MONTGOMERY, Ala. (WSFA) - As COVID-19 cases and hospitalizations surge in Montgomery, pediatricians are warning about an accompanying rise in cases among children, many of whom aren’t yet eligible for the vaccine.

“We certainly are seeing with this new delta variant of COVD-19 an increased rate of positive tests in children, and children seem to actually be getting sicker,” said Dr. Adam Scott, a pediatrician at Professional Pediatrics at The Jackson Clinic.

Adam said The Jackson Clinic is treating anywhere between 5 and 10 children with the virus a day. There is now concern that the case numbers will increase as schools resume classes.

“It seems like we’re seeing an uptick in the cases. It’s not as high as it was t the peak of the pandemic, but we’re worried about which way it’s headed,” Scott said.

The American Academy of Pediatrics (AAP) reported more than 121,000 cases among U.S. children last week. That’s more than 14 times the weekly number in late June.

Child cases represented 18% of the U.S. total last week against 14.4% over the whole pandemic, AAP states.

Scott said, in line with the rest of the country, somewhere between one to two percent of children with COVID-19 end up in the hospital.

“Luckily, and very fortunately, death is very unlikely. They can get very sick, and I think it’s important to realize that not only can they get sick and be hospitalized, and those kids do tend to get better, but they can have long-term symptoms associated with COVID-19 that can last for weeks, if not months,” Scott said.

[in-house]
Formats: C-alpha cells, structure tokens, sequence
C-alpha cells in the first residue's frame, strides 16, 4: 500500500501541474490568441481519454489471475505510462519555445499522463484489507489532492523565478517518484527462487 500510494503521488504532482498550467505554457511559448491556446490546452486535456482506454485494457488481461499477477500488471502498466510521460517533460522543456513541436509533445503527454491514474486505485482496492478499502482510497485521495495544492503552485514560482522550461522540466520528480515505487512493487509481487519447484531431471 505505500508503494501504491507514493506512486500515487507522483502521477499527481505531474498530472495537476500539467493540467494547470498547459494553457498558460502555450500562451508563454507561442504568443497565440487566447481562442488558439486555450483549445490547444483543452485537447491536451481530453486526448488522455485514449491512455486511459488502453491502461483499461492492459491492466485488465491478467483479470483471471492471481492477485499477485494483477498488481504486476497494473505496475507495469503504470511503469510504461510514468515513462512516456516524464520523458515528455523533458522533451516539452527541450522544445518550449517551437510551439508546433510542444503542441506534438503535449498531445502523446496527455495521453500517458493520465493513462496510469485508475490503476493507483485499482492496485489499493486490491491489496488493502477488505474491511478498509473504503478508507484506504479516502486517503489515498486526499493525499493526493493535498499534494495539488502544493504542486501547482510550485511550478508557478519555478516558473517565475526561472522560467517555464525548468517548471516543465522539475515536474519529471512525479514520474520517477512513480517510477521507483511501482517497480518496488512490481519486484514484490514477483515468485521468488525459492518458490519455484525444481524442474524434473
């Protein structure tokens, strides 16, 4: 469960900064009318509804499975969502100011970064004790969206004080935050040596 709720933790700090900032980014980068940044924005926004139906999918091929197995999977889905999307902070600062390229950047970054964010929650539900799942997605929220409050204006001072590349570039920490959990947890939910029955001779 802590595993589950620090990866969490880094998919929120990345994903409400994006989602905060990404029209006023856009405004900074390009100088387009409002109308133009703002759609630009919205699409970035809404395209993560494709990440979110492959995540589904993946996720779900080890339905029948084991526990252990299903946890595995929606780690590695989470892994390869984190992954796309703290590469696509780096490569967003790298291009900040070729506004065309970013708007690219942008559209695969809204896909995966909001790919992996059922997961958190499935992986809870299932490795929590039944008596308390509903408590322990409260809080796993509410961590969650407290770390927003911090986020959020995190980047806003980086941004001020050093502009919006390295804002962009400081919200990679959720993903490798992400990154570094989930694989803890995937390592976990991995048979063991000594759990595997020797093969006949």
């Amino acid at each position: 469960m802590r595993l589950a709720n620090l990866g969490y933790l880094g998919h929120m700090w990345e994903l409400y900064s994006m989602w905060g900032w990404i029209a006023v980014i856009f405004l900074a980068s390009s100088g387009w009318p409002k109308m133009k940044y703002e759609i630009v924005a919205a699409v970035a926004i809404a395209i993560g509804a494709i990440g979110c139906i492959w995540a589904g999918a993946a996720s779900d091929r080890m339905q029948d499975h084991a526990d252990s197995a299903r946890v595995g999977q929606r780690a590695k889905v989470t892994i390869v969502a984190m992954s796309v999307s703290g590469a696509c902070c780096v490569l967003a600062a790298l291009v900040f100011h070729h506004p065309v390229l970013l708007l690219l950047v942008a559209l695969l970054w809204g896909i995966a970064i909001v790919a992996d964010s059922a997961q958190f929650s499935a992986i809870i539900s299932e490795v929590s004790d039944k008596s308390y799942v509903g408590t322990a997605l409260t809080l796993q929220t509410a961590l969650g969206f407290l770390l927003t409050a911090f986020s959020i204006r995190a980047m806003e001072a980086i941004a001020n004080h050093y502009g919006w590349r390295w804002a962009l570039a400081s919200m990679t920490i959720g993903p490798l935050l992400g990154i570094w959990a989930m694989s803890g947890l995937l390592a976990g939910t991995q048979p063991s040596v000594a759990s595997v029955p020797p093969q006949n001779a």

Overall, Scott said hospitalization and death among children is unlikely.

Pediatricians highly recommend children get vaccinated and wear masks, especially inside the classroom, to prevent from getting sick and spreading the virus to others.

“In order to make it a safe transition to go back to school, make sure that your children are wearing their masks and following the local mandates for mask-wearing,” said Dr. Ulysses Davila, a pediatrician at Professional Pediatrics at The Jackson Clinic.

“We know vaccines work, they are extremely effective and very safe, including in children 12 and up,” Scott said. “Definitely talk to your pediatrician about getting your child vaccinated.”

Until those under age 12 are eligible for the vaccine, pediatricians say it’s up to us to protect them.

“There’s kind of a social responsibility to help protect those children in order to protect them from getting ill, and part of the way that you do that is that if you’re able to get vaccinated to get vaccinated,” Davila said.

Both Moderna and Pfizer launched trials of their COVID-19 vaccines for kids under 12 in March. Results of those trials are expected in the fall.

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